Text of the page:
On hte downside, I agree that there could have been more co-op housing units. Also, I don’t believe the zoning north of 8th Ave allows anything higher than two or three stories. So there’s no allowance for stepping down in increments from the higher density nodes and strips. Seventeen stories to three is a big jump. Maybe they should consider intermediate densities.

    Regarding the shadows, we lived at 6th x Oak for a year and were in deep shade for four or five months because of the steepness of the slope (the walk up to the Broadway bus stop was a killer, but we were sure in shape) and the uphill development that effectively raises the shadow line. If Fairview residents living downhill from Broadway are concerned about shade in winter on a steep north-facing Vancouver hill, then they should move to Arizona. The shadow line clears 8th Ave on the site on the summer side of equinox.

    Meredith

    July 30, 2008 at 4:37 pm

  3. the walk up to the Broadway bus stop was a killer, but we were sure in shape

    Interesting choice of words. Walking is good for you. Walking up hill is a more strenuous exercise but more valuable in terms of calorie burnt, and muscle use. Unless you were in very poor shape or had chronic heart disease, quite the opposite of “killer”

    I am very proud of my son, who has managed to shed the “freshman 15″ he gained at UVic. He did not count calories, but simply refused all offers of a ride to the gym – which is 2 miles (on flat terrain) each way – and walked.

    Stephen Rees

    July 30, 2008 at 4:51 pm

  4. Another reason that this area is great for density is the abundance of amenities available. Granville Island and SEFC are both within walking distance, each with a community centre. Firehall Library is within 1km. Charleson Park is a few blocks away. Of course, Cambie, two blocks away, has Save on Foods, Canadian Tire, Whole Foods, Home Depot, etc. There are dozens of restaurants a stone’s throw away.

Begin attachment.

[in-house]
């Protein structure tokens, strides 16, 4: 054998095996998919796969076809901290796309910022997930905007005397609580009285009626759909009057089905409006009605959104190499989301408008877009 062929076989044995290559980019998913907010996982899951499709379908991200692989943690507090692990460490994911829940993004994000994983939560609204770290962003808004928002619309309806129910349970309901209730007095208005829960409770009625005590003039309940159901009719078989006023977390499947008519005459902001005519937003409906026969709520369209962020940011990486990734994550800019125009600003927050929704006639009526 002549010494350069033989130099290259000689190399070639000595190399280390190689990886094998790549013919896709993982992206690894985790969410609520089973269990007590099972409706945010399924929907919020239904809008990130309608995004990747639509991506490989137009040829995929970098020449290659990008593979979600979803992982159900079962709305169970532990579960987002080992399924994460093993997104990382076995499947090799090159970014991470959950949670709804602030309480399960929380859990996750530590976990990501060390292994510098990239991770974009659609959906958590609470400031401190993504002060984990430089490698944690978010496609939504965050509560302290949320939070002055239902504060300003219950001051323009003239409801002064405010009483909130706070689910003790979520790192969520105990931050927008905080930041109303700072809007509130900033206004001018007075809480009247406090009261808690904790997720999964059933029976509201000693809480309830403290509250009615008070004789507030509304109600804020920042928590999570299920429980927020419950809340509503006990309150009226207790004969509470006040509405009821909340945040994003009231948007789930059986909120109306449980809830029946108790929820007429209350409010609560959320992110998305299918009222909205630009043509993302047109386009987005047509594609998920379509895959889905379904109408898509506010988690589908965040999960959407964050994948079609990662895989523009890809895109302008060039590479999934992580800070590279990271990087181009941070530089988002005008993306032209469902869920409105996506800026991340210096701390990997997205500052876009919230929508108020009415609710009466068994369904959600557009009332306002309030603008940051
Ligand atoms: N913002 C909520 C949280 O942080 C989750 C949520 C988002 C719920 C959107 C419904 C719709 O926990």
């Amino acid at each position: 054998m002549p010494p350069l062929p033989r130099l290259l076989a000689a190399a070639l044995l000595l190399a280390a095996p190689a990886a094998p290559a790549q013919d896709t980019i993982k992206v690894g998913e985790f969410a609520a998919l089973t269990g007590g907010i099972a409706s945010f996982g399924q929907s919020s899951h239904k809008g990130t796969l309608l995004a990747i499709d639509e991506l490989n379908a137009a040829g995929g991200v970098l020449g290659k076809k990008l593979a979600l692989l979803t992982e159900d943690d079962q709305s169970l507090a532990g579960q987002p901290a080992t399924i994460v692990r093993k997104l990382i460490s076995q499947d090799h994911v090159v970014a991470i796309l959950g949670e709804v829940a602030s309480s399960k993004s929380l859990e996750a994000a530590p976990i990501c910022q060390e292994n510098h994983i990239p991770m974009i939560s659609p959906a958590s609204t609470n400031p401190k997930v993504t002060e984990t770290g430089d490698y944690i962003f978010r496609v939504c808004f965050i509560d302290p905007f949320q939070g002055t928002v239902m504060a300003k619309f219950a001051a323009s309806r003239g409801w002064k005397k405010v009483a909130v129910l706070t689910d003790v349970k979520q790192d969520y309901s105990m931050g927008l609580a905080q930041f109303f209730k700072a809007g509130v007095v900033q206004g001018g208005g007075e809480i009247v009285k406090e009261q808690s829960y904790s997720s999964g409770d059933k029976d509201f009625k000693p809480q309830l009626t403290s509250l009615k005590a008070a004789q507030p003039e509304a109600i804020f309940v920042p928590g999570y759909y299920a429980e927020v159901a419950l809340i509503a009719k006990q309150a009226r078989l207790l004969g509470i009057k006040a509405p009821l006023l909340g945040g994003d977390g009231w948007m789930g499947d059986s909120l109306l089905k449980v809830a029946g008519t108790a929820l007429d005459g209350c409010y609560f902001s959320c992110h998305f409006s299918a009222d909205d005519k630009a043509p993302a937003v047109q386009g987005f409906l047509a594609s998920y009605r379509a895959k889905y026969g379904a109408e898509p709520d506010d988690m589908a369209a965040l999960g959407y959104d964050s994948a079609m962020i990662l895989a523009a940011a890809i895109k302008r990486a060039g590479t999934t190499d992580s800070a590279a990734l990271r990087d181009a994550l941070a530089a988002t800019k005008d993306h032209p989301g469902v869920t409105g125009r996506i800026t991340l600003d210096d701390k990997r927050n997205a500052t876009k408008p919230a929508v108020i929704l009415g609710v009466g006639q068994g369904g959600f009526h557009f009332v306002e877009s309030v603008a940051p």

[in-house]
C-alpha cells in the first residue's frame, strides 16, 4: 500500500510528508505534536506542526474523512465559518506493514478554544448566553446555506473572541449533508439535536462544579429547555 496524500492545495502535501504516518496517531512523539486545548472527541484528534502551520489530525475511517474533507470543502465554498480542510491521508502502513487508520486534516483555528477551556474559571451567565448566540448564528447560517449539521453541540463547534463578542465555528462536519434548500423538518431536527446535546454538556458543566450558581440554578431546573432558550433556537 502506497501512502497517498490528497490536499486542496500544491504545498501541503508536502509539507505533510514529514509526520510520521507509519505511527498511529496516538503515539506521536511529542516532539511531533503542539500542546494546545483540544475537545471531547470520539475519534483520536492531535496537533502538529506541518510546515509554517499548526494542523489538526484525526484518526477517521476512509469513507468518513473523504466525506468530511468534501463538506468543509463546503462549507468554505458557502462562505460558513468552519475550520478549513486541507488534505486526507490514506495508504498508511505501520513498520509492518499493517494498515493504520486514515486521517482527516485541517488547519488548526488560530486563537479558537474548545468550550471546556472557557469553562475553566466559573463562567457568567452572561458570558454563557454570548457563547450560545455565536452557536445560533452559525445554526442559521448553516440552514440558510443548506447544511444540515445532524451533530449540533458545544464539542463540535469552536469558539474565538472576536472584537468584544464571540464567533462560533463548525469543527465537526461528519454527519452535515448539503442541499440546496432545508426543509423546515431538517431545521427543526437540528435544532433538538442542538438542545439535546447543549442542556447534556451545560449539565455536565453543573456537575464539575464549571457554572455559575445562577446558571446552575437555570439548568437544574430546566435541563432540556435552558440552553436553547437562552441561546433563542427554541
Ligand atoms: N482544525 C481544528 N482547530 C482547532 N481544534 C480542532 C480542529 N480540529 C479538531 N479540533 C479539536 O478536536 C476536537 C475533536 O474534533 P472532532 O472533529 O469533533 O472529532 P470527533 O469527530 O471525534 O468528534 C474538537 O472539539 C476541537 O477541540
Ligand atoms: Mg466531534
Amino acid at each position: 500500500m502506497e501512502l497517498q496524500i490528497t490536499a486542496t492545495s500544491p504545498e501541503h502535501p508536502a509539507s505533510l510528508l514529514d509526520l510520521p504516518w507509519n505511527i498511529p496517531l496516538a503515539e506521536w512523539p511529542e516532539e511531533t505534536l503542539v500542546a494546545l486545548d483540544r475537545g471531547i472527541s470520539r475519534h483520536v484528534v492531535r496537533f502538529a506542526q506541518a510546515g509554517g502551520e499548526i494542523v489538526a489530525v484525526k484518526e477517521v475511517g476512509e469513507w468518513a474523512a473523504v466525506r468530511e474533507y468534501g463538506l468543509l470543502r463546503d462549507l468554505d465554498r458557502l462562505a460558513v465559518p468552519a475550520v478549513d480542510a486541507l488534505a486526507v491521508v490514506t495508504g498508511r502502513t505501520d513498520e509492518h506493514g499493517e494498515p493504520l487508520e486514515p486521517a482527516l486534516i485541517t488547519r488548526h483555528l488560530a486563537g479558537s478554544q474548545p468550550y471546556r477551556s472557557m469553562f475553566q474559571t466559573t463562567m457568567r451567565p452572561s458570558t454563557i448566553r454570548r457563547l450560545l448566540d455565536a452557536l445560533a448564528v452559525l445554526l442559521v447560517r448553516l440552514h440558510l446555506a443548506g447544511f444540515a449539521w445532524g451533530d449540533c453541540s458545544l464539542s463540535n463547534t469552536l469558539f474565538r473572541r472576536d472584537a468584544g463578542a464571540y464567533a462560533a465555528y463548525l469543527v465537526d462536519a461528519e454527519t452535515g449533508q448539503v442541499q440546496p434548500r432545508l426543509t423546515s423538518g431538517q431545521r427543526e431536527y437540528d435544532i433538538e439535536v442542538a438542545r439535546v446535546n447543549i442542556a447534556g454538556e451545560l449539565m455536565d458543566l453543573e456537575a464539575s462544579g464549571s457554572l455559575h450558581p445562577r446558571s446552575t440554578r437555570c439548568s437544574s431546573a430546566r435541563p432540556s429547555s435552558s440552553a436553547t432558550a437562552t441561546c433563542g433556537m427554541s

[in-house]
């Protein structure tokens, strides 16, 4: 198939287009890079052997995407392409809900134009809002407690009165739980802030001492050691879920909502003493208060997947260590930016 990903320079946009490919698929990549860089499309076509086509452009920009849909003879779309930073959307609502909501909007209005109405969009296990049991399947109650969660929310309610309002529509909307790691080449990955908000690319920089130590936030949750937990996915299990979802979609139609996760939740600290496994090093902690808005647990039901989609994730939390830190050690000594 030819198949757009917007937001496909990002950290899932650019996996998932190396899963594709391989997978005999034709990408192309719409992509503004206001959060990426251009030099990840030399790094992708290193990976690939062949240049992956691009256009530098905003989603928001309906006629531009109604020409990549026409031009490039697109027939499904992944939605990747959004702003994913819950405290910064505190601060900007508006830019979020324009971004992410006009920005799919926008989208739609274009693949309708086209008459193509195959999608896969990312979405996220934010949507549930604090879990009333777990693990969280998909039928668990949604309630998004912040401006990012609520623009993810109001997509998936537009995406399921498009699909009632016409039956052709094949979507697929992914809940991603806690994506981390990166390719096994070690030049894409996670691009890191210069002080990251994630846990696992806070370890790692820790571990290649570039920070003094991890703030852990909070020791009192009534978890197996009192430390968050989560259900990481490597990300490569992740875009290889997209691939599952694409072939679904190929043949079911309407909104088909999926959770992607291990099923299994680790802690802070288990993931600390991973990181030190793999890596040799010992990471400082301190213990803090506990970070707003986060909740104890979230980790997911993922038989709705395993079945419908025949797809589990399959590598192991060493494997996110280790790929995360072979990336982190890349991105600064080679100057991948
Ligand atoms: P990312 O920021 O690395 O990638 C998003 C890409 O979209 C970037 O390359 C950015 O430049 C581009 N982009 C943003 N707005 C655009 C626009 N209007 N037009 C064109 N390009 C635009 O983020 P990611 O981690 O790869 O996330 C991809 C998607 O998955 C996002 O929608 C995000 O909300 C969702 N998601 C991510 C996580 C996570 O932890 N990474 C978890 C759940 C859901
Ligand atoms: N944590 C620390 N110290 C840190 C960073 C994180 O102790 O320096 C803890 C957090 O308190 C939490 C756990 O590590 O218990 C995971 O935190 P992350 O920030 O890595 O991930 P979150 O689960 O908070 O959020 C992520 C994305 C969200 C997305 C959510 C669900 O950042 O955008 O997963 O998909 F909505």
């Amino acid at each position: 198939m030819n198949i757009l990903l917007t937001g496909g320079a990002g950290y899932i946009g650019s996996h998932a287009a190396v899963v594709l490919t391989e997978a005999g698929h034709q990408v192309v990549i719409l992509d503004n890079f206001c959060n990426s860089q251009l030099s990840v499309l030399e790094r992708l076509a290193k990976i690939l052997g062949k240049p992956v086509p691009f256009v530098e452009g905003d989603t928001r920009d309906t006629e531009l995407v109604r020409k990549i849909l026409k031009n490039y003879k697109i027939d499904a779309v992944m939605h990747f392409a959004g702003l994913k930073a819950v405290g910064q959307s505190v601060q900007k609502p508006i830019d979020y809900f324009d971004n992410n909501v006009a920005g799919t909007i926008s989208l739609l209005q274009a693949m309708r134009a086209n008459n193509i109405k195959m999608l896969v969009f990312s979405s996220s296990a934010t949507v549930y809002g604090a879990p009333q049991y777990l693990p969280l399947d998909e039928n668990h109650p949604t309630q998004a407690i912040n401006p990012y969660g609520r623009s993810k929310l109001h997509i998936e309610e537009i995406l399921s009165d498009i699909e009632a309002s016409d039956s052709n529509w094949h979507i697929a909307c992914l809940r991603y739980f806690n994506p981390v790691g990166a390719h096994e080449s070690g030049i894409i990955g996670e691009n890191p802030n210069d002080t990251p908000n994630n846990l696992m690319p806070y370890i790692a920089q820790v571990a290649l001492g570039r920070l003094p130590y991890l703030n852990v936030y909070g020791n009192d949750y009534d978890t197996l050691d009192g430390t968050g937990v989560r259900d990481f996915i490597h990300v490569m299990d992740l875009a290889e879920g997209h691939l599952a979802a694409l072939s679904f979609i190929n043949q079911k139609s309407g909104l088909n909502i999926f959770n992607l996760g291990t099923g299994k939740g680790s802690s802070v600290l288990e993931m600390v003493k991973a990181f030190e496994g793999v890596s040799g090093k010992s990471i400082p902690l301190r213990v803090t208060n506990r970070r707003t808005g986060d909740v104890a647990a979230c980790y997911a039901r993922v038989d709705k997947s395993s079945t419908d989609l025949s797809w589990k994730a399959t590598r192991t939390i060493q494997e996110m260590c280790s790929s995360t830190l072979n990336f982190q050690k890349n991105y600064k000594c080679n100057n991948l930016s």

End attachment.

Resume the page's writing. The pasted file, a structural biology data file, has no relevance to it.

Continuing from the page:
One of the big concerns about EcoDensity ™ was the introduction of density without providing enough green space or other amenities. This part of town does not have that problem.

    Sungsu

    July 30, 2008 at 5:56 pm

  5. Stephen, the “killer” factor was facing a 20+% hill first thing every morning while barely awake. It was definitely murder after a winter snow too. I may not walk as much now, but then there’s the hucking-drywall-during-renovations-on-our-old-timer-house factor ….

    Sungsu, absolutely. The Laurel land bridge over 6th Ave is great too. You probably already know They planned another at Spruce just below Choklate Park (sp?) but never got around to building it. We moved even closer to Granville Island for 10 years and really miss the 5-minute walk to the market and small ferries across False Creek. I commuted by bus, ferry and foot to work in downtown for 5 years then. Unfortunately, I now live and work in different locales which are separated by 14 K with less-than-covenient bus service.

    Back to Central Broadway, the future rail transit there — regardless of mode — will likely have a stop at Willow as well as Cambie and Oak. With further density increases I can definitely see less distance between stations from Main to Arbutus. But my hope always remains that the heavily-travelled pedestrian + bike cross streets will not be severed by a new transit project. Careful planning and detailed design is essential.

    BTW (and on a semi-related topic), has anyone read Babara Yaffe’s column today on peak oil and climate change? She’s doing the public a huge public service favour by addressing these issues, especially from the standpoint of a conservative regular op/ed journalist in a conservative paper with a capital-N Neocon editorial page editor. She also introduces the Dynamic Cities Project, a high-quality site by a local architect. Links below.

    http://www.canada.com/vancouversun/news/editorial/story.html?id=0801ee2a-4a23-44a7-882e-1417bc650b0c

    http://dynamiccities.squarespace.com/welcome/

    Meredith

    July 31, 2008 at 11:26 am